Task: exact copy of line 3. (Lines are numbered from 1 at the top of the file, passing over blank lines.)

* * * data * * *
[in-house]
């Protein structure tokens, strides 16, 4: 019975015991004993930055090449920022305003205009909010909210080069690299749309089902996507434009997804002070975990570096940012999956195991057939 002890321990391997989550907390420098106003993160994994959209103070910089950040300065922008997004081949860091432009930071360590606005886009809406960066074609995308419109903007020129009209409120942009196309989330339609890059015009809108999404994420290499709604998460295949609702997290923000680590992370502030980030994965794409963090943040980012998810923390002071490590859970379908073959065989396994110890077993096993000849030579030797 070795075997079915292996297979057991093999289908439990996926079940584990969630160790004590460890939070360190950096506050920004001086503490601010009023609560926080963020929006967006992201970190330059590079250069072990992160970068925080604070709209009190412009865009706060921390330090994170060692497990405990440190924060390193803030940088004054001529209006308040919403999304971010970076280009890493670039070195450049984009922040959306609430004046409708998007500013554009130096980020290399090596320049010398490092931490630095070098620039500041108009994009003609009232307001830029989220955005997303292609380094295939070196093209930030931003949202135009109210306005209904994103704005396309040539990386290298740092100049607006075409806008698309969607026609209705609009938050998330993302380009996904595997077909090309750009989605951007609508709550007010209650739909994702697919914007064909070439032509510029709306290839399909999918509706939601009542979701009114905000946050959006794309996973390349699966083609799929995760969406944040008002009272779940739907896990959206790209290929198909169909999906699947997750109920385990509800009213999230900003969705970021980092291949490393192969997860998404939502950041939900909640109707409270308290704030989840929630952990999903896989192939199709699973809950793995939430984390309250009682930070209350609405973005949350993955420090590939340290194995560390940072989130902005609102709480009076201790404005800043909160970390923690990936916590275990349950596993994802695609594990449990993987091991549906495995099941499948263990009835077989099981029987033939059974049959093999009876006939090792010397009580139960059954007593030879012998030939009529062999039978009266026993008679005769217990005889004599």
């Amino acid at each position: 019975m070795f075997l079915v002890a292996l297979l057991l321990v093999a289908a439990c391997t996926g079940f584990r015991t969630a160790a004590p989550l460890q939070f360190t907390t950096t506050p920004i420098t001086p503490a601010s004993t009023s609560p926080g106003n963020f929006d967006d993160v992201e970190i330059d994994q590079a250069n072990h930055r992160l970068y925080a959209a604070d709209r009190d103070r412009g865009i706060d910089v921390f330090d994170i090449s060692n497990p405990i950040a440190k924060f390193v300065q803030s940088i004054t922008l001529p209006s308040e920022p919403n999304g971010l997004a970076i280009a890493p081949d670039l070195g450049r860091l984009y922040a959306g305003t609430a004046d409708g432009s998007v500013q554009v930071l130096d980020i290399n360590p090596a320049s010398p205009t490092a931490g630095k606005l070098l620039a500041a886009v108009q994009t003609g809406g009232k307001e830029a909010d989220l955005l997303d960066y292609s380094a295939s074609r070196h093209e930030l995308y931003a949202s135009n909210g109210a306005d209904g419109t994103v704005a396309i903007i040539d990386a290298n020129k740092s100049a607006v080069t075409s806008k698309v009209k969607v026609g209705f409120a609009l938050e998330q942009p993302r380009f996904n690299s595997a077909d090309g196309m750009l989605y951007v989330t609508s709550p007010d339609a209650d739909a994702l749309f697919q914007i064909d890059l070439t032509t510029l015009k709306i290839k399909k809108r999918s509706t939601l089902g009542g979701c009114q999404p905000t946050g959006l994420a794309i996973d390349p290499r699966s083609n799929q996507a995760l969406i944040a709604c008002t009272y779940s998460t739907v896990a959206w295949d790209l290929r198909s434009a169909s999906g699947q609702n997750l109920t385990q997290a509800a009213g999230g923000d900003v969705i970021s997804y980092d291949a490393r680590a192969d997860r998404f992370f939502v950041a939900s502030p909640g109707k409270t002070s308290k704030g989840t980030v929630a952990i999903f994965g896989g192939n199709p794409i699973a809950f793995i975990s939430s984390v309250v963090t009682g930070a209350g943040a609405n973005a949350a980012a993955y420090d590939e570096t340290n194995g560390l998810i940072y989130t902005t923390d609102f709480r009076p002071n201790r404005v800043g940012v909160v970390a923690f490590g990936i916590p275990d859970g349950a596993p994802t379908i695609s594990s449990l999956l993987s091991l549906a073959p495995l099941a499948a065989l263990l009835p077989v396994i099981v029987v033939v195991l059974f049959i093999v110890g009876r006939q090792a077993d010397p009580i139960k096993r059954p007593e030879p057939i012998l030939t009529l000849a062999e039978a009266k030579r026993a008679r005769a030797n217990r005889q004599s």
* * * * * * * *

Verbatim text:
């Amino acid at each position: 019975m070795f075997l079915v002890a292996l297979l057991l321990v093999a289908a439990c391997t996926g079940f584990r015991t969630a160790a004590p989550l460890q939070f360190t907390t950096t506050p920004i420098t001086p503490a601010s004993t009023s609560p926080g106003n963020f929006d967006d993160v992201e970190i330059d994994q590079a250069n072990h930055r992160l970068y925080a959209a604070d709209r009190d103070r412009g865009i706060d910089v921390f330090d994170i090449s060692n497990p405990i950040a440190k924060f390193v300065q803030s940088i004054t922008l001529p209006s308040e920022p919403n999304g971010l997004a970076i280009a890493p081949d670039l070195g450049r860091l984009y922040a959306g305003t609430a004046d409708g432009s998007v500013q554009v930071l130096d980020i290399n360590p090596a320049s010398p205009t490092a931490g630095k606005l070098l620039a500041a886009v108009q994009t003609g809406g009232k307001e830029a909010d989220l955005l997303d960066y292609s380094a295939s074609r070196h093209e930030l995308y931003a949202s135009n909210g109210a306005d209904g419109t994103v704005a396309i903007i040539d990386a290298n020129k740092s100049a607006v080069t075409s806008k698309v009209k969607v026609g209705f409120a609009l938050e998330q942009p993302r380009f996904n690299s595997a077909d090309g196309m750009l989605y951007v989330t609508s709550p007010d339609a209650d739909a994702l749309f697919q914007i064909d890059l070439t032509t510029l015009k709306i290839k399909k809108r999918s509706t939601l089902g009542g979701c009114q999404p905000t946050g959006l994420a794309i996973d390349p290499r699966s083609n799929q996507a995760l969406i944040a709604c008002t009272y779940s998460t739907v896990a959206w295949d790209l290929r198909s434009a169909s999906g699947q609702n997750l109920t385990q997290a509800a009213g999230g923000d900003v969705i970021s997804y980092d291949a490393r680590a192969d997860r998404f992370f939502v950041a939900s502030p909640g109707k409270t002070s308290k704030g989840t980030v929630a952990i999903f994965g896989g192939n199709p794409i699973a809950f793995i975990s939430s984390v309250v963090t009682g930070a209350g943040a609405n973005a949350a980012a993955y420090d590939e570096t340290n194995g560390l998810i940072y989130t902005t923390d609102f709480r009076p002071n201790r404005v800043g940012v909160v970390a923690f490590g990936i916590p275990d859970g349950a596993p994802t379908i695609s594990s449990l999956l993987s091991l549906a073959p495995l099941a499948a065989l263990l009835p077989v396994i099981v029987v033939v195991l059974f049959i093999v110890g009876r006939q090792a077993d010397p009580i139960k096993r059954p007593e030879p057939i012998l030939t009529l000849a062999e039978a009266k030579r026993a008679r005769a030797n217990r005889q004599s």